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New method for identifying microbes

UPTON, NY -- Scientists at the U.S. Department of Energy's Brookhaven National Laboratory have developed a new, high-throughput technique for identifying the many species of microorganisms living in an unknown "microbial community." The method, described in the March 2006 issue of Applied Environmental Microbiology, has many applications -- from assessing the microbes present in environmental samples and identifying species useful for cleaning up contamination to identifying pathogens and distinguishing harmless bacteria from potential bioterror weapons.

"Microbial communities are enormously diverse and complex, with hundreds of species per milliliter of water or thousands per gram of soil," said Brookhaven biologist Daniel (Niels) van der Lelie, lead author of the study. "Elucidating this complexity is essential if we want to fully understand the roles microbes play in global cycles, make use of their enormous metabolic capabilities, or easily identify potential threats to human health."

Growing cultures of microbes to identify species is slow and error prone as the culture conditions often screen out important members of the community. Sequencing entire genomes, while highly specific and informative, would be too labor intensive and costly. So scientists have been searching for ways to identify key segments of genetic code that are short enough to be sequenced rapidly and can readily distinguish among species.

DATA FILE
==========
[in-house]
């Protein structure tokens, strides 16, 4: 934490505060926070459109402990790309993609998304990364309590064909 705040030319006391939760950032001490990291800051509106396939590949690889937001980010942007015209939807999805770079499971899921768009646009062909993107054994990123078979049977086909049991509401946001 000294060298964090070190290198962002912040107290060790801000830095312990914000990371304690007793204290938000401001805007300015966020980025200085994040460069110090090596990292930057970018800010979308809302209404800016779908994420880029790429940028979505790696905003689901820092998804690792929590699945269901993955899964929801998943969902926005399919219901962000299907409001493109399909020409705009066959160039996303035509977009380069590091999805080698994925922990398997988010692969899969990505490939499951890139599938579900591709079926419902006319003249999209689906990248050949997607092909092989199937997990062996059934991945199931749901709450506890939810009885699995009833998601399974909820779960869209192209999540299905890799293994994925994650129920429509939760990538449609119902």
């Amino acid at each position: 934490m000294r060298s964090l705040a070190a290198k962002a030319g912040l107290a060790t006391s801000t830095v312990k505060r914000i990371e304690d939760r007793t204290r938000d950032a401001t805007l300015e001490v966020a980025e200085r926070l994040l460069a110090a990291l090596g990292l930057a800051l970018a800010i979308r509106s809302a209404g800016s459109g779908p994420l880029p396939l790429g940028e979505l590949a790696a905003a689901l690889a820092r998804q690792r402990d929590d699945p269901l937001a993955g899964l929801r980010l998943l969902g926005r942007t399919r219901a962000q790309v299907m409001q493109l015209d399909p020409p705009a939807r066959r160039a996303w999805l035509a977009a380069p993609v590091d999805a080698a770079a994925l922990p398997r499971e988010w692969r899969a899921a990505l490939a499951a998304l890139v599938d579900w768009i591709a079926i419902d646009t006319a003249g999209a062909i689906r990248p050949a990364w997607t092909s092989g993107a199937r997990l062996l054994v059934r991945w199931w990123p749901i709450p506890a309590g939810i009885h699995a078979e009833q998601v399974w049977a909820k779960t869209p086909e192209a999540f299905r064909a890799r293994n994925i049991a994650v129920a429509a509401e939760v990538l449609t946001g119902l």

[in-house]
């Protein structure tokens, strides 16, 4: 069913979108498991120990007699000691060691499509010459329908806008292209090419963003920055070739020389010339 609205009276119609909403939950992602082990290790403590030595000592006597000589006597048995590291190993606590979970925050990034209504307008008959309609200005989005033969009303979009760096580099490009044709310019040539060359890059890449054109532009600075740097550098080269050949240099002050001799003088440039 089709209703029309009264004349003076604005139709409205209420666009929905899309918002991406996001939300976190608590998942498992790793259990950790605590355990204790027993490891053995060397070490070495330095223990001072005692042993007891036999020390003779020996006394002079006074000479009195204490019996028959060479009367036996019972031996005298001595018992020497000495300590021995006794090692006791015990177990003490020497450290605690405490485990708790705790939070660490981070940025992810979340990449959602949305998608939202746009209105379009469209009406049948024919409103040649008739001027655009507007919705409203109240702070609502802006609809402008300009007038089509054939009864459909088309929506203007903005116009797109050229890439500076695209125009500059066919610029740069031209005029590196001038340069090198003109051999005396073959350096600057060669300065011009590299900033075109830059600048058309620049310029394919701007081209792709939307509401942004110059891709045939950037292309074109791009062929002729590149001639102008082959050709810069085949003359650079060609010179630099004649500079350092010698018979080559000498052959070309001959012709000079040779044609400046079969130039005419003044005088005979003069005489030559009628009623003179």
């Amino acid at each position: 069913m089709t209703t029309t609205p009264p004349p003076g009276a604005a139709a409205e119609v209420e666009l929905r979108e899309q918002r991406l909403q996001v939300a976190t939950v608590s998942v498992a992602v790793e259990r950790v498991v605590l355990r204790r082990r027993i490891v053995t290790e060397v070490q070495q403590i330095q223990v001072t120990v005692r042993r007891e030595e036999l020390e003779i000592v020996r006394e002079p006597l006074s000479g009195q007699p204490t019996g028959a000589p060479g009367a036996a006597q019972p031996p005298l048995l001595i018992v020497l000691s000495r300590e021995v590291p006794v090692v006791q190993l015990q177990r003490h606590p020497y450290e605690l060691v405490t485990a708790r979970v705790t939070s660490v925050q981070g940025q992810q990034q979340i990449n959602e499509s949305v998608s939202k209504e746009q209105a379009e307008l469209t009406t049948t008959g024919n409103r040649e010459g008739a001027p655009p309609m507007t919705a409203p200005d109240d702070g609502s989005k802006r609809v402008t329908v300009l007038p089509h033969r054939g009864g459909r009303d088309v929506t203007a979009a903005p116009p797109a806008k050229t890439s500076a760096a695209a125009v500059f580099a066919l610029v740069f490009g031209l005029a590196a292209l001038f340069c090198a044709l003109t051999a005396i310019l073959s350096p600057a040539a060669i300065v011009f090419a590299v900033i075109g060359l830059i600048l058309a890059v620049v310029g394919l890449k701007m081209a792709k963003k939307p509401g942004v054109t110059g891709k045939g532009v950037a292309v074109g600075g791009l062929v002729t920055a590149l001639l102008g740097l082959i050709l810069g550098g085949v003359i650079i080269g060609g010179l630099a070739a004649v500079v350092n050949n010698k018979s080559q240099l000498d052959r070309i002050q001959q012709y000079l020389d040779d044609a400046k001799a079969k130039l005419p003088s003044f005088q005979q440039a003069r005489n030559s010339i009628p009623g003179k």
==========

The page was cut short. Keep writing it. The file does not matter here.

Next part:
The Brookhaven team has developed just such a technique, which they call "single point genome signature tagging." Using enzymes that recognize specific sequences in the genetic code, they chop the microbial genomes into small segments that contain identifier genes common to all microbial species, plus enough unique genetic information to tell the microbes apart.

In one example, the scientists cut and splice pieces of DNA to produce "tags" that contain 16 "letters" of genetic code somewhat "upstream" from the beginning of the g
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Contact: Karen McNulty Walsh
kmcnulty@bnl.gov
631-344-8350
DOE/Brookhaven National Laboratory
3-Mar-2006


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